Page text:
SEOUL, Jul. 29 (Korea Bizwire) — Shocking figures from a new report have warned of a wide discrepancy in prices for dental procedures in South Korea, as an increasing number of patients are being reported to have been hit with unnecessarily expensive bills, up to five times higher in some cases, for the exact same type of treatment.
The report submitted by the Seoul Metropolitan Government in 2014 to lawmaker Kim Jae-won, now a member of the Liberty Party, showed prices for dental implant procedures vary between 850,000 won and nearly 4 million won.
Kim, an office worker in his 30s who recently suffered a dental infection, was quoted drastically different estimated prices for the same nerve treatment at two dental clinics, with estimate coming in at 600,000 and the other at 800,000 won.
“I was reminded of the advice from other people that you have to at least visit three dentists to compare prices. The price difference is too significant despite using the same filling materials,” Kim complained.
An increasing number of individuals like Kim are falling victim to excessive and expensive dental treatment, with many dentists reportedly talking patients into paying for medical expenses upfront in cash so as to avoid paying taxes.
One of the main reasons why dental bills vary significantly in South Korea is that many of the procedures performed in dentistry are currently not covered by the national health insurance plan, resulting in arbitrary pricing at dental clinics.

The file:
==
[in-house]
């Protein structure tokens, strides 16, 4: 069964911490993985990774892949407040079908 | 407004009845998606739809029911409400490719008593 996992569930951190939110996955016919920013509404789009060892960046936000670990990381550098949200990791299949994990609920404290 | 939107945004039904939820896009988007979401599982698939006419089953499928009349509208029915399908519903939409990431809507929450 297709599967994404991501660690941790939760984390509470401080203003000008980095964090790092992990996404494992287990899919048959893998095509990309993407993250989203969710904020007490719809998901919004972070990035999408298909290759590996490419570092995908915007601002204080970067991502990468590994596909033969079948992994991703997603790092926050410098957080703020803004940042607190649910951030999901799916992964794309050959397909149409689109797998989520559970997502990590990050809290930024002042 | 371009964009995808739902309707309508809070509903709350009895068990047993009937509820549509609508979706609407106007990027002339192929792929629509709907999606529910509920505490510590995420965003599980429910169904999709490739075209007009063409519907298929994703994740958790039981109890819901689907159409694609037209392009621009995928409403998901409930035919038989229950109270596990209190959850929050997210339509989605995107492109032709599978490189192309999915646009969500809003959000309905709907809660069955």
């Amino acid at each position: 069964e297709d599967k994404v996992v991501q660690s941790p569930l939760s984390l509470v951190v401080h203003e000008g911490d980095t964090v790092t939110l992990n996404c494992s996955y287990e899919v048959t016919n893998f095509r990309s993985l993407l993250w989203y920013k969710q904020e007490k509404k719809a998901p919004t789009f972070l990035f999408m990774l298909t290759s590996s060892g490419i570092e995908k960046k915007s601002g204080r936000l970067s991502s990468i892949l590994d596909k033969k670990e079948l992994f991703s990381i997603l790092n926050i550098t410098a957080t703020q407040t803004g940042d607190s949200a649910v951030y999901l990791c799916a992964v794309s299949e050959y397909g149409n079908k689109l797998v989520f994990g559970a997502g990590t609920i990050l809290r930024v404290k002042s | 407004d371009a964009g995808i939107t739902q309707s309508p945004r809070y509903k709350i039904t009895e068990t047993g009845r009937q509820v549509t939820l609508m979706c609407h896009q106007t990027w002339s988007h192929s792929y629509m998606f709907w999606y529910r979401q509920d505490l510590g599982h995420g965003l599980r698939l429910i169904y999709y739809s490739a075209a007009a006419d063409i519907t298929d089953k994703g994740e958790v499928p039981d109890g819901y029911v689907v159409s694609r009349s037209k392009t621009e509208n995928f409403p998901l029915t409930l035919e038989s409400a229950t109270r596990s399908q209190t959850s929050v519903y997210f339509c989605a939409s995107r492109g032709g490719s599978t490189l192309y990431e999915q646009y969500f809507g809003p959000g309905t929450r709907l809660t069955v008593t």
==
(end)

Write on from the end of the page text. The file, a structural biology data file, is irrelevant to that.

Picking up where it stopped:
Figures from the Korea Consumer Agency also suggest the number of complaints related to dental implant procedures rose sharply between 2012 and last year, from 1,413 to 1,799 cases, becoming the second most common subject of complaint among those over 60, following mobile phones.
Against this backdrop, the Korea Dentist Association (KDA) launched a campaign in 2015 to help patients find a reasonably priced local dentist.
Over 1,200 dental clinics are listed on the association’s official website, all of which meet a number of requirements including ‘performing necessary procedures only’ and ‘not allowing dental technicians to replace some of the responsibilities of a dentist’.
Along with the online information service, the association runs an anonymous complaint center to which patients can report illegal and unethical medical practices.
Choi Cheol-ho, an advertising executive at the KDA, gives a heads up on some of the common red flags to be avoided.
“Discount deals and events that sound too good to be true should be avoided, and caution must be exercised when using dental clinics where medical staff are replaced regularly,” Choi emphasized.
“As dental clinics that resort to extreme promotional tactics have often been found to either push for excessive medical treatment, or soon resort to temporary or permanent closure, it is highly recommend to find a trustworthy clinic you can regularly visit in the long term.”
Earlier this month, a dental clinic in Gangnam District in Seoul suddenly closed after convincing patients to pay medical fees upfront, to the tune of over 13 million won.
Hyunsu Yim (email@example.com)